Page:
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Bullish on Chicago's stock picking talent

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  • Apr 19, 2016
Bullish on Chicago's stock picking talent

Chicago-Booth celebrates stock picking competition victory

Chicago is known for many things. Deep-dish pizza, a cursed baseball team and world-renowned architecture all spring to mind. However, you may want to add bright value investing minds to that list.

For the second year in a row a team from a Chicago-based business school has taken top prize at the Ivey Business School’s Ben Graham Centre International Stock Picking Competition. Now in its third year, the competition attracted 20 teams of MBA students from top business schools from around the world all vying for a total of $17,500 in cash prizes provided by Burgundy Asset Management and Empire Life Investments.

This year the crown went to a team from the University of Chicago’s Booth School of Business keeping the title in the windy-city following Northwestern’s Kellogg School of Management’s victory in 2015.

In stage one of the competition, each team prepared a valuation report on a firm which was judged by a panel of industry practitioners and experts for the quality of their analysis. The top three teams were chosen to compete in-person in Toronto.

Teams from Chicago-Booth, University of Waterloo, and the Ivey Business School made it to the final round. Each team’s financial analysis skills were put to the test during a 30-minute presentation on whether or not to recommend investing in the firm.

Judging the competition were some of the most respected value investing experts in the industry. The panel included Ken Broekaert (Burgundy Asset Management), Wayne Peters (Peters MacGregor Capital Management), Robert Robotti (Robotti & Company Advisors), and Kim Shannon (Sionna Investment Managers). Each judge didn’t hold back when grilling and critiquing each team’s methods, but were impressed with all the competitors.

“I can speak on behalf of the other judges that it was quite a difficult decision for us this year,” said Broekaert. “All of the research that went behind the presentations was quite impressive, especially considering they only had one week to work on the company.”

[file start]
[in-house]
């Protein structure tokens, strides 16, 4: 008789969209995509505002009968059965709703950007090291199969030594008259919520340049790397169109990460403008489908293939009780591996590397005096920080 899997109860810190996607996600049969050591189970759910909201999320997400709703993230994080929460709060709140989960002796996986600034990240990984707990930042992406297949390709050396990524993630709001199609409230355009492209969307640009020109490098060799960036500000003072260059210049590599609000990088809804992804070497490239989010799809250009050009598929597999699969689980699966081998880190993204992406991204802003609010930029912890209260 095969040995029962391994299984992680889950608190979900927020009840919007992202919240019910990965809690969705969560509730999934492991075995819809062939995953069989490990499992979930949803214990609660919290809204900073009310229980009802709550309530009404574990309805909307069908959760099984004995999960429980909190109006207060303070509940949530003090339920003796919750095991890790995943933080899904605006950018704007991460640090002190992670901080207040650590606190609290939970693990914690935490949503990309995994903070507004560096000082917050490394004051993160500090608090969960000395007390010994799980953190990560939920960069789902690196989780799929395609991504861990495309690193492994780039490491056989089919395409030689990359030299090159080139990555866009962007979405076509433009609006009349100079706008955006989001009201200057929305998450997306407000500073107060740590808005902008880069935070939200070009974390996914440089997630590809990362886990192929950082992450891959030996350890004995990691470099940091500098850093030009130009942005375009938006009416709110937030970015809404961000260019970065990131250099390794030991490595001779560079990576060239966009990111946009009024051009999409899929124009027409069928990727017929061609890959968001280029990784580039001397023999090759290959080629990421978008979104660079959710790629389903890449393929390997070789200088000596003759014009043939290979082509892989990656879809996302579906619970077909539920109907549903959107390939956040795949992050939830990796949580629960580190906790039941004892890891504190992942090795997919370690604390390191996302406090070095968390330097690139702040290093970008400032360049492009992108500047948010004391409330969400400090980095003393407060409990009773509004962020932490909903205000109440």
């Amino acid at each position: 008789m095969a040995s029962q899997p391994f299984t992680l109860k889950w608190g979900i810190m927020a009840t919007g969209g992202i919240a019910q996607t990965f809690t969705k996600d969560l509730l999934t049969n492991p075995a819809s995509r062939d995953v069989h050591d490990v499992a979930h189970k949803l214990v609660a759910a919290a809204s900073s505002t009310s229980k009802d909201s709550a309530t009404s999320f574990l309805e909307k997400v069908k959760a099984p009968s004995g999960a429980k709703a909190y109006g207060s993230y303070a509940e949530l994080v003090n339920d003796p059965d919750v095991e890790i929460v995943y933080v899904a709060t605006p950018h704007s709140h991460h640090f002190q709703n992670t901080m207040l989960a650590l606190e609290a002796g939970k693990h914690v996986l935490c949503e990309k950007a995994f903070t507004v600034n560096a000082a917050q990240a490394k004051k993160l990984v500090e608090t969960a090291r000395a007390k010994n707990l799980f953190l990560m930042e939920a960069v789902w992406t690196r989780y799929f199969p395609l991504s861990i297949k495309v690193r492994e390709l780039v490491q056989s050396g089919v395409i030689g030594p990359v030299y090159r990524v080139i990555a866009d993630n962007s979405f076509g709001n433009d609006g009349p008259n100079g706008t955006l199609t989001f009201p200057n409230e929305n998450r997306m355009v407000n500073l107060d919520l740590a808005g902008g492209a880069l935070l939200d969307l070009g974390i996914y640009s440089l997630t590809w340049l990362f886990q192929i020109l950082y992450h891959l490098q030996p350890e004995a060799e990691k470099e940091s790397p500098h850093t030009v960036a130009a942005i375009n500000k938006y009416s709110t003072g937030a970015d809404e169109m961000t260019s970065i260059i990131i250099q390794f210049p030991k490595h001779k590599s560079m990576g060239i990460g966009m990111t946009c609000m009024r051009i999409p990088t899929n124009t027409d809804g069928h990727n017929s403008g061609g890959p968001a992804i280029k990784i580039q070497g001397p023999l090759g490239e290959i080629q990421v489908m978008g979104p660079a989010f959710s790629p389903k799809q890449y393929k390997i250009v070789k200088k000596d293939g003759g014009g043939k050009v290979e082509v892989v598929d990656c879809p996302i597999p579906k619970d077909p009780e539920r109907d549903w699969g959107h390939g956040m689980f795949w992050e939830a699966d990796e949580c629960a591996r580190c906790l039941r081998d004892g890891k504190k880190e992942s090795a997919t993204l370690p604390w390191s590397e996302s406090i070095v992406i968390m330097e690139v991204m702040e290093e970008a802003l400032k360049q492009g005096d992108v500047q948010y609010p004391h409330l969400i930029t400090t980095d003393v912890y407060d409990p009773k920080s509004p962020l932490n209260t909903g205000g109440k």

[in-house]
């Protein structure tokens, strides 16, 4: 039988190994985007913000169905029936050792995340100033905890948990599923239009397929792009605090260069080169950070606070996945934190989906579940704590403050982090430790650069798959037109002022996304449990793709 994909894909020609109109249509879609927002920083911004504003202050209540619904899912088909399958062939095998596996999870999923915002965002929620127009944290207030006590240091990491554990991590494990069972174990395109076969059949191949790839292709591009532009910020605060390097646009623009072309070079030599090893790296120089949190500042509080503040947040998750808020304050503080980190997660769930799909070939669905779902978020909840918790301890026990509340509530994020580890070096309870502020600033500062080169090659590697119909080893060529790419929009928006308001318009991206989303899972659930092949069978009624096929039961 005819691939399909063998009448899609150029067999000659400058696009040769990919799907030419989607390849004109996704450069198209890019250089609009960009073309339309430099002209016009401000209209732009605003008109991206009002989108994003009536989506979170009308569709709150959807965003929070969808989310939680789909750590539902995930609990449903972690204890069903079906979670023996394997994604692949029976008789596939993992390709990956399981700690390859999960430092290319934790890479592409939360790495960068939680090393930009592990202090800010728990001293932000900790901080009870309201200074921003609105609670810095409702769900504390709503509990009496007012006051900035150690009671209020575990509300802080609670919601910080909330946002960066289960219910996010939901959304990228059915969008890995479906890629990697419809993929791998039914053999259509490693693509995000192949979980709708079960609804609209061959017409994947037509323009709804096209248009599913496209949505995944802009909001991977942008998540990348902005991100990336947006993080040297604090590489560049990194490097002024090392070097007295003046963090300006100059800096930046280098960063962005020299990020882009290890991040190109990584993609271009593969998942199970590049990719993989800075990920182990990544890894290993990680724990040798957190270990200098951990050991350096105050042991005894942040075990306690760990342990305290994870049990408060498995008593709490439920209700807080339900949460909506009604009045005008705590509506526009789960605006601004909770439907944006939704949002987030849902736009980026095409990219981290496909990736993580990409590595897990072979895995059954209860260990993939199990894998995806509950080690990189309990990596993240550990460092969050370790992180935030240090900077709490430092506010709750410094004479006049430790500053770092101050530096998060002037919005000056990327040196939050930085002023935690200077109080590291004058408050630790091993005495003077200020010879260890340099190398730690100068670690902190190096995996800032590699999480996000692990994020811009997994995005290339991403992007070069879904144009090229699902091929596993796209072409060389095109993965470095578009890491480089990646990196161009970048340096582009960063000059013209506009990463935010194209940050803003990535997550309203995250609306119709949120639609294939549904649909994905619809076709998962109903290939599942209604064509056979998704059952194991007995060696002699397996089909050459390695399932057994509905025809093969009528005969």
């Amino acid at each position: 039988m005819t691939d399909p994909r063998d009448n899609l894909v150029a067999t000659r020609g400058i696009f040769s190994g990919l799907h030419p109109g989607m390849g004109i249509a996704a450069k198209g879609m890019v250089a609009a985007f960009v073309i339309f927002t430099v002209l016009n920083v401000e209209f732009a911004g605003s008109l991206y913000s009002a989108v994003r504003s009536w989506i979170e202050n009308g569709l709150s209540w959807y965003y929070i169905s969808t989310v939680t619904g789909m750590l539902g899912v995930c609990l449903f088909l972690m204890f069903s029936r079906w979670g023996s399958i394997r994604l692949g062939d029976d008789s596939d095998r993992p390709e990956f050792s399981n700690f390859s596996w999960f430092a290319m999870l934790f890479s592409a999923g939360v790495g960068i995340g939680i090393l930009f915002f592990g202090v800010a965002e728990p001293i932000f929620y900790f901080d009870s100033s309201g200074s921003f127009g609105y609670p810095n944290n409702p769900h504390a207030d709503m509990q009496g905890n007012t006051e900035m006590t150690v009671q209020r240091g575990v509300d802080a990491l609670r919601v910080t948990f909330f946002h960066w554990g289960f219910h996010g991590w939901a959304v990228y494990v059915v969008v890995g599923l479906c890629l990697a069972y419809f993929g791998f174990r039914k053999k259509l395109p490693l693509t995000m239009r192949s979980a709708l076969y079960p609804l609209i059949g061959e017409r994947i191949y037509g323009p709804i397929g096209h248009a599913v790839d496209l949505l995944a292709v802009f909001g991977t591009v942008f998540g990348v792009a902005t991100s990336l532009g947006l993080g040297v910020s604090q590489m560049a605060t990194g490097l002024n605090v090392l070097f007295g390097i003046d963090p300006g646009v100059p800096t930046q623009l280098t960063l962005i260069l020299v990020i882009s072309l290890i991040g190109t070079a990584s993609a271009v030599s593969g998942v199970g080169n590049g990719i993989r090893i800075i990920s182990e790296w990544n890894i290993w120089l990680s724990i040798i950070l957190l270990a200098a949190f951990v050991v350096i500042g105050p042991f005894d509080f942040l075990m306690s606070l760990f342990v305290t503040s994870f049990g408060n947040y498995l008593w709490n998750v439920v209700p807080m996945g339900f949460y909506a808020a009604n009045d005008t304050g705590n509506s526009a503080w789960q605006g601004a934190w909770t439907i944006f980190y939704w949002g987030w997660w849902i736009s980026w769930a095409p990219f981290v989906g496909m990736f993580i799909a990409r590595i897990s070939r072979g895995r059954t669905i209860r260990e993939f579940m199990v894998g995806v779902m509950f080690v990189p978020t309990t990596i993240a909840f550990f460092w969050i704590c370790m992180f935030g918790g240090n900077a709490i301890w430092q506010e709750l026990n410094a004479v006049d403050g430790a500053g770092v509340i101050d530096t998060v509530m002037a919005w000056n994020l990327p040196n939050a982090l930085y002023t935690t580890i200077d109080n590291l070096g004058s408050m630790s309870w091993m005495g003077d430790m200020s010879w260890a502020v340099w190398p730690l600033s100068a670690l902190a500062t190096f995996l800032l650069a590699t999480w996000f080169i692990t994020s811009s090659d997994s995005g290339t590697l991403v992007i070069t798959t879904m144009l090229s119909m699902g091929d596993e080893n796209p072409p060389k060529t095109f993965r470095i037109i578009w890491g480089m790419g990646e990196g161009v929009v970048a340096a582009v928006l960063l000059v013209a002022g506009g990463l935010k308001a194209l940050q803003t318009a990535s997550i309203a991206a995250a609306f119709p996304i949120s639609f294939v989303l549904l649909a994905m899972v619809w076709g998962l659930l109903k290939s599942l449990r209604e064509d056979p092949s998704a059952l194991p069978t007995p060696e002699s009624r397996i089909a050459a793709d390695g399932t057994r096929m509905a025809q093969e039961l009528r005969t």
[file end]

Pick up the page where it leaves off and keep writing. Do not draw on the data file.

In the end the judges felt Chicago-Booth’s team of Nick Anderson, Russell Waldman and Bradley Powell won on the strength of their primary research taking home the $10,000 top prize. Waterloo finished second and Ivey third.

“In the final round the part that was really beneficial was the feedback we got right afterwards,” said Anderson. “We had a room full of really distinguished value investors who spent an hour listening to us and followed it up with sharing their insights. That was really valuable.”

The competition was emphasized the need to work well as a cohesive team even in an industry where working independently can be the norm.

“Something that is sort of unique about the profession of investment management is that you spend a lot of time working on your own independently,” said Waldman.  “So opportunities like this to work as a part of team for the sake of the competition and to listen to professionals who have many years of experience with different experiences of their own, with different approaches to investing, you learn a lot and pick up tools you wouldn’t have operating on your own.”

All of the finalists were also invited to attend the Ben Graham Centre’s Value Investing Conference the next day to hear from esteemed members of the value investing community.

“Just learning from so many greats in the industry such as Charles Brandes. He’s an example of a true value man himself who has done very well,” said Powell. “One of the best things about these conferences is you get to really network and see who you are going out in the market with.”